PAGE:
Editorial: Rework transit proposal
The narrow loss Tuesday of the Regional Transit Authority millage proposal to transform Metro Detroit’s public transit system should not mean an end to the quest for better transportation options in the region.
There remains a strong demand for modern public transit in and around Detroit, which has lagged other major U.S. cities in building such an infrastructure. Now the region must decide what’s next in this critical area. The solution holds implications for Detroit’s overall revival and its evolving relationship with surrounding suburbs.
Voters ultimately rejected this specific proposal — perhaps due to its relatively high per household cost. That doesn’t mean the idea of improved transit will die, but it does need to be reworked. A new proposal can’t come up until 2018.
The 2016 measure would have cost homeowners with a taxable value of $79,000 about $95 per year. For homes with a taxable value of $100,000 the cost would have increased to $120 per year. Altogether the millage would have raised $3 billion over 20 years and allowed the region to access $1.7 billion in state and federal funds.
Instead of focusing on an expensive, cumbersome 20-year plan, residents might be more interested in smaller, more moderate steps toward an improved regional transit system. The passage of the SMART millage just two years ago to improve bus service throughout the region indicates this could be more appealing to voters.
Another concern may have been handing over billions of dollars to transportation programs that have so far offered sub-standard performance. Agencies such as DDOT and SMART may need to make their buses safer, cleaner and more reliable before voters hand them more cash. That, too, can be accomplished over the next two years.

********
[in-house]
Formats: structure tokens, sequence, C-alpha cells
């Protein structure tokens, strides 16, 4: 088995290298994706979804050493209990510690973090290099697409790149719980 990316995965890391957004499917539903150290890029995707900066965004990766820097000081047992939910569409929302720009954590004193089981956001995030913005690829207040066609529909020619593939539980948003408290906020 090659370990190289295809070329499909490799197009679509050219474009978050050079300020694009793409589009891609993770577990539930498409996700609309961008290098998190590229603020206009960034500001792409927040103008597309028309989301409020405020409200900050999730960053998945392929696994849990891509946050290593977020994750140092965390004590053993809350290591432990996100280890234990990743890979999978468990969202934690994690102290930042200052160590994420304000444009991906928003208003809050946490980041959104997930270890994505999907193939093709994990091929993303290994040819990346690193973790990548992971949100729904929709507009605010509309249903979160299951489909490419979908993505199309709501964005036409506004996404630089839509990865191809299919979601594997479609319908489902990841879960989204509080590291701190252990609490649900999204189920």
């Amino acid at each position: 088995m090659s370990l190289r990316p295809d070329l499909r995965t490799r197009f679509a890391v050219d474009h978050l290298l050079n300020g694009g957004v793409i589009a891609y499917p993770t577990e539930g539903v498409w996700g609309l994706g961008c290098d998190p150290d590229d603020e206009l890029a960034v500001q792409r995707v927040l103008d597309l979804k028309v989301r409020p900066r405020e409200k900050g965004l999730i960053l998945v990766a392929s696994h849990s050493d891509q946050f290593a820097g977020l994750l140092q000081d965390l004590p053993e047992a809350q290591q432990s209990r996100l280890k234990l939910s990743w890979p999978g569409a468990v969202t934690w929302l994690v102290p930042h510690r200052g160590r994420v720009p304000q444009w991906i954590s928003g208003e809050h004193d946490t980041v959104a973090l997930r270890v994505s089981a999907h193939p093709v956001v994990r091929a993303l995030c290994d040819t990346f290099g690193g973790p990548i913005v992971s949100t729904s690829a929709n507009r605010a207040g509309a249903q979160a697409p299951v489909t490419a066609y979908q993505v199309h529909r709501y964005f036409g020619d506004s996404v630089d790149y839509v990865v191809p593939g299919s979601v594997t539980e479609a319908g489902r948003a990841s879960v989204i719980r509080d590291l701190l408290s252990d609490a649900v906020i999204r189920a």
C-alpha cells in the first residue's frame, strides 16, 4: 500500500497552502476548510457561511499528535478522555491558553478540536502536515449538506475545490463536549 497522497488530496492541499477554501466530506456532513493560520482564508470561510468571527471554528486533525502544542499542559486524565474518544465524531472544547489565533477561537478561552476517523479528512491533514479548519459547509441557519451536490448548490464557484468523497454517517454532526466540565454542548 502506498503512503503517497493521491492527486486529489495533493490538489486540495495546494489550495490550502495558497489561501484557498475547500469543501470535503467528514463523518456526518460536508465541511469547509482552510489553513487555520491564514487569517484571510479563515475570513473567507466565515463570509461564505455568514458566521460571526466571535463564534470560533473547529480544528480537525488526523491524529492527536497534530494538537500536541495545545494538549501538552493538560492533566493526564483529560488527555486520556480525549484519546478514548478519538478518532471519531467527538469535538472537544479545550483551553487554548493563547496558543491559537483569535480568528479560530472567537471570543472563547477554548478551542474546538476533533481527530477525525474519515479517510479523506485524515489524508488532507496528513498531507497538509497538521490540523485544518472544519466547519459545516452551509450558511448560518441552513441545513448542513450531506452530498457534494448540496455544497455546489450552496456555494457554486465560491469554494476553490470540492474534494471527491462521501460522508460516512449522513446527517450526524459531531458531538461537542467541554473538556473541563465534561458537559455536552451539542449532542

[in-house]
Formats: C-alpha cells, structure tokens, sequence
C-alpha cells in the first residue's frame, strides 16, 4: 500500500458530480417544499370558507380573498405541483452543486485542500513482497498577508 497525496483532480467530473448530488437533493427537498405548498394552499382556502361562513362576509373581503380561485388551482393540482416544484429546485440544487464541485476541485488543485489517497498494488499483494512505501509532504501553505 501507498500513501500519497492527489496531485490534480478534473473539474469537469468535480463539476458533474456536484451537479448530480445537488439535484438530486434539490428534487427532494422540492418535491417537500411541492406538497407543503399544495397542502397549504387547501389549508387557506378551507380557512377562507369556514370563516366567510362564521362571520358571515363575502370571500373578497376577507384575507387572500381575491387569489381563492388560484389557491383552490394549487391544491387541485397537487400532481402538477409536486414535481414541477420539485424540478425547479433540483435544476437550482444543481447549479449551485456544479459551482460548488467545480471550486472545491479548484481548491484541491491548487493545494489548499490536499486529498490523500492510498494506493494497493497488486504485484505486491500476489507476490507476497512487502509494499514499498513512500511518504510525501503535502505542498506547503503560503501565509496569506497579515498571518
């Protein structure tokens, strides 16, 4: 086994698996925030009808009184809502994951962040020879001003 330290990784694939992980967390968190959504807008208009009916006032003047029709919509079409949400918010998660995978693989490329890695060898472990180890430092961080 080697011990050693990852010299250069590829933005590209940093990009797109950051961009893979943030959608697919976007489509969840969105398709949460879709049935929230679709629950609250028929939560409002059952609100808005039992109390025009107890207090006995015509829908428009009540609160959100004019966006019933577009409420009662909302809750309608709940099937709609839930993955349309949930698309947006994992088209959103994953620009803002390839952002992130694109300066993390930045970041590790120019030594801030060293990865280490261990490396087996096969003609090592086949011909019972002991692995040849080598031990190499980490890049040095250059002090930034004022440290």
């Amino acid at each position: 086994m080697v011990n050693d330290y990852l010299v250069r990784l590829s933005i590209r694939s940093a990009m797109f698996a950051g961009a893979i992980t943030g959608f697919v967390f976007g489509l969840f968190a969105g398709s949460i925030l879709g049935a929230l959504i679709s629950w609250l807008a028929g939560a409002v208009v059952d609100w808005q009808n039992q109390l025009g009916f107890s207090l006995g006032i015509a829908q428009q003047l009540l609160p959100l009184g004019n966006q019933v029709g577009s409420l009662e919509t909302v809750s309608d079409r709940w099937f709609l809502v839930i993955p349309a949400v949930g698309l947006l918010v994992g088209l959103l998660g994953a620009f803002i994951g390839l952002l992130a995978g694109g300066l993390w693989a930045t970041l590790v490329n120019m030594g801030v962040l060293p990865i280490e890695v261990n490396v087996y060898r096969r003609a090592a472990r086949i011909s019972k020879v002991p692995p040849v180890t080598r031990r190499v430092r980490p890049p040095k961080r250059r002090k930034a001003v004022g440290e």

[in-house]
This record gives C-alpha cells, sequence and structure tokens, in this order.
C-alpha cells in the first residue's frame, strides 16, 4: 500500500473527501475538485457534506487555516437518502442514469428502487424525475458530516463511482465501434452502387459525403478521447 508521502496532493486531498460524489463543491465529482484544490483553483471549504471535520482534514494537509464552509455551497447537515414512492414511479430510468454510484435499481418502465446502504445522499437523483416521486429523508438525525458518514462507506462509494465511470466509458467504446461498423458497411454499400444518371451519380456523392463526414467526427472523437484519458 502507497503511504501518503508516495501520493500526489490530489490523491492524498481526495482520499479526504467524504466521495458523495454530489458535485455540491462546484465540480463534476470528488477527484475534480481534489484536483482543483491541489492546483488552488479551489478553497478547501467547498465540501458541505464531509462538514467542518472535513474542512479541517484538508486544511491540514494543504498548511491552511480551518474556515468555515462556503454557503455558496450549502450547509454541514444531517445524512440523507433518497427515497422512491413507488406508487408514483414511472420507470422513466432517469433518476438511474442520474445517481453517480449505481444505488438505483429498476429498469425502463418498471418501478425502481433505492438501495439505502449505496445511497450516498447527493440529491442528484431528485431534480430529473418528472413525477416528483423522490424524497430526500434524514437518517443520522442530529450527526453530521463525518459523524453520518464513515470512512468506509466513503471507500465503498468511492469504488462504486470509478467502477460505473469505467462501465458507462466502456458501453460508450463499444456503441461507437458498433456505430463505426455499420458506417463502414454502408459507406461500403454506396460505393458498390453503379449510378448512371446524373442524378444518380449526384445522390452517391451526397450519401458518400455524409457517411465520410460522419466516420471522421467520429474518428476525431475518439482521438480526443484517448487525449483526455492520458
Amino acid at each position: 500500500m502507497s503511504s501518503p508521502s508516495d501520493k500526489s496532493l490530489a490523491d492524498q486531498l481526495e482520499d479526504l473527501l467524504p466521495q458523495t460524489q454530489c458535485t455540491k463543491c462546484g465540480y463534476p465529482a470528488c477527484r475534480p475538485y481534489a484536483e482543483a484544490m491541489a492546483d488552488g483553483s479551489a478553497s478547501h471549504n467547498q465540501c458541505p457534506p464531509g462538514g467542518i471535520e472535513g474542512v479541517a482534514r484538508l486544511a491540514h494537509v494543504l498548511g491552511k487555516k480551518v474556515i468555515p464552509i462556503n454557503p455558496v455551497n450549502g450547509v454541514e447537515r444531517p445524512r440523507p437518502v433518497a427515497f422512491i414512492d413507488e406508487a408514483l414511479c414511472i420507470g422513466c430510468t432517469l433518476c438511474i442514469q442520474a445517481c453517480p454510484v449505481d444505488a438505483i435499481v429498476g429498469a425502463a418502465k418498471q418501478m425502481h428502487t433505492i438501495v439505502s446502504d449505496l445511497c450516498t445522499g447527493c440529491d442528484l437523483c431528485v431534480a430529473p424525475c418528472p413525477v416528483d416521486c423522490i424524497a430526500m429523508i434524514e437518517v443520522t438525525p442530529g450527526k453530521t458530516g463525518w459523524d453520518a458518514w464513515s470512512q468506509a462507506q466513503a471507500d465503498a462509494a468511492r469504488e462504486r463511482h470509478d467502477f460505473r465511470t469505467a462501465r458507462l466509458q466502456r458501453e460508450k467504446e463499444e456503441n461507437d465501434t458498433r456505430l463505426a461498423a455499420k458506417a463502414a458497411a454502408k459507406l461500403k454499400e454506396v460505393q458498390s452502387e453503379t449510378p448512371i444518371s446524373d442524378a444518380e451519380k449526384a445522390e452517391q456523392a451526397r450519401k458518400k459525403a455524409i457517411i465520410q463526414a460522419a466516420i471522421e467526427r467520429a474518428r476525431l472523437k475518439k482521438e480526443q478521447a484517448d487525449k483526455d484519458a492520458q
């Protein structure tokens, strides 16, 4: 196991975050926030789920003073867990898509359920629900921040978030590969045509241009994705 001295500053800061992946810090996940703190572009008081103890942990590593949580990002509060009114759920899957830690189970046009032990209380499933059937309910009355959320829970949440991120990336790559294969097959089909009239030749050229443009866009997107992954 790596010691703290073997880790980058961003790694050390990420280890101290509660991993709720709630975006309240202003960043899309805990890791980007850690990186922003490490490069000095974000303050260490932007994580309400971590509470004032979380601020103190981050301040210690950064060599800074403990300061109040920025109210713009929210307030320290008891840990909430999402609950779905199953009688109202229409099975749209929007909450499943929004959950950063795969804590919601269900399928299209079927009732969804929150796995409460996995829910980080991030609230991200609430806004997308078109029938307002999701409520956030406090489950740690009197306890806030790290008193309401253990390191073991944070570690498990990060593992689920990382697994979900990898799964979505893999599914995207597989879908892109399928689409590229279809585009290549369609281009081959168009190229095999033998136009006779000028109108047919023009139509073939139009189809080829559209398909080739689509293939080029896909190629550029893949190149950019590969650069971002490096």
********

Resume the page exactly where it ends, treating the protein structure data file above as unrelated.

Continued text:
There’s also no guarantee the cost would have been limited to the original proposal. Such infrastructure projects are notorious for being delayed and over budget.
But Metro Detroit does need more transportation options. Younger, prospective residents in particular note the need for modern public transportation. Their buy-in to the city’s future is critical.
Improved service is also needed to get Detroit’s underemployed population back to work. Many low-income workers are forced to travel to the suburbs for entry-level jobs, and the region’s rickety system is an added drag on their situations.
One option is for the various bus systems to fully embrace the auto industry’s future of mobility and connectivity. Uber, Lyft and other ridesharing and carpooling services — for recreation as well as for those with limited access to health care and job prospects — have exploded here, and they’ve only just begun.
Mayor Mike Duggan said in September the city is looking to incorporate mobility passes into government-subsidized transit programs. That’s a great idea, and requires no infrastructure build out. Better yet, those kinds of solutions can begin improving the quality of life for Detroiters right away.
The region will need to get more creative in how it addresses the ongoing transportation issue now that the RTA proposal has failed.
Business leaders and elected officials should learn from Tuesday’s results and keep working to come up with a plan voters will embrace.